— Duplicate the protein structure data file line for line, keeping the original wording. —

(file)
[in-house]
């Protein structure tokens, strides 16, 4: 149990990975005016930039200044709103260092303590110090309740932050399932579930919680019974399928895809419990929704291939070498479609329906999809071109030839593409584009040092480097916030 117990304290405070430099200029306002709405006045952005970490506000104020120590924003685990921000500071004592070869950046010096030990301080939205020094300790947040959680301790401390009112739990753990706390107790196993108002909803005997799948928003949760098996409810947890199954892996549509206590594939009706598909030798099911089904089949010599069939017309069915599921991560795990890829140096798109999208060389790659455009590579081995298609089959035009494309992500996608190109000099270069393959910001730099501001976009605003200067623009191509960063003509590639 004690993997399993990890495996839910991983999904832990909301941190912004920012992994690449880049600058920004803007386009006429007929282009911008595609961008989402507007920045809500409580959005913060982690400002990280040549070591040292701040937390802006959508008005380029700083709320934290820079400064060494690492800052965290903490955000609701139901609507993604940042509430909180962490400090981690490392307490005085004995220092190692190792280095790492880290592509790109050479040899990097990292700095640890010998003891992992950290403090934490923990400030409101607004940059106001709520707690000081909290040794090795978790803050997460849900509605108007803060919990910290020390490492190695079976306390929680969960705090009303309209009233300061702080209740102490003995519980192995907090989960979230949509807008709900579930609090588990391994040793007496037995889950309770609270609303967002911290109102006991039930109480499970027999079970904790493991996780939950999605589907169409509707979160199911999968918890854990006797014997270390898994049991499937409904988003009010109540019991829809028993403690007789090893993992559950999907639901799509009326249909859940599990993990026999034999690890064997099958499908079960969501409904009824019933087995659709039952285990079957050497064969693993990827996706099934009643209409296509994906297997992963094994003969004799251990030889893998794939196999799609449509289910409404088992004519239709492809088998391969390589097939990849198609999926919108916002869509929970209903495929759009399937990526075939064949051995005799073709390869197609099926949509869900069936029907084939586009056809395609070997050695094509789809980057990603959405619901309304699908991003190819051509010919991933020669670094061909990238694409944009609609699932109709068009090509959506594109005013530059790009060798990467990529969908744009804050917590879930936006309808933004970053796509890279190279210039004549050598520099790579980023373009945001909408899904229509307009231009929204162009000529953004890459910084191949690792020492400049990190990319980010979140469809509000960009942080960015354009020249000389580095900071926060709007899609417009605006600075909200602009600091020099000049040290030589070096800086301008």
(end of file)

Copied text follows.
[in-house]
């Protein structure tokens, strides 16, 4: 149990990975005016930039200044709103260092303590110090309740932050399932579930919680019974399928895809419990929704291939070498479609329906999809071109030839593409584009040092480097916030 117990304290405070430099200029306002709405006045952005970490506000104020120590924003685990921000500071004592070869950046010096030990301080939205020094300790947040959680301790401390009112739990753990706390107790196993108002909803005997799948928003949760098996409810947890199954892996549509206590594939009706598909030798099911089904089949010599069939017309069915599921991560795990890829140096798109999208060389790659455009590579081995298609089959035009494309992500996608190109000099270069393959910001730099501001976009605003200067623009191509960063003509590639 004690993997399993990890495996839910991983999904832990909301941190912004920012992994690449880049600058920004803007386009006429007929282009911008595609961008989402507007920045809500409580959005913060982690400002990280040549070591040292701040937390802006959508008005380029700083709320934290820079400064060494690492800052965290903490955000609701139901609507993604940042509430909180962490400090981690490392307490005085004995220092190692190792280095790492880290592509790109050479040899990097990292700095640890010998003891992992950290403090934490923990400030409101607004940059106001709520707690000081909290040794090795978790803050997460849900509605108007803060919990910290020390490492190695079976306390929680969960705090009303309209009233300061702080209740102490003995519980192995907090989960979230949509807008709900579930609090588990391994040793007496037995889950309770609270609303967002911290109102006991039930109480499970027999079970904790493991996780939950999605589907169409509707979160199911999968918890854990006797014997270390898994049991499937409904988003009010109540019991829809028993403690007789090893993992559950999907639901799509009326249909859940599990993990026999034999690890064997099958499908079960969501409904009824019933087995659709039952285990079957050497064969693993990827996706099934009643209409296509994906297997992963094994003969004799251990030889893998794939196999799609449509289910409404088992004519239709492809088998391969390589097939990849198609999926919108916002869509929970209903495929759009399937990526075939064949051995005799073709390869197609099926949509869900069936029907084939586009056809395609070997050695094509789809980057990603959405619901309304699908991003190819051509010919991933020669670094061909990238694409944009609609699932109709068009090509959506594109005013530059790009060798990467990529969908744009804050917590879930936006309808933004970053796509890279190279210039004549050598520099790579980023373009945001909408899904229509307009231009929204162009000529953004890459910084191949690792020492400049990190990319980010979140469809509000960009942080960015354009020249000389580095900071926060709007899609417009605006600075909200602009600091020099000049040290030589070096800086301008």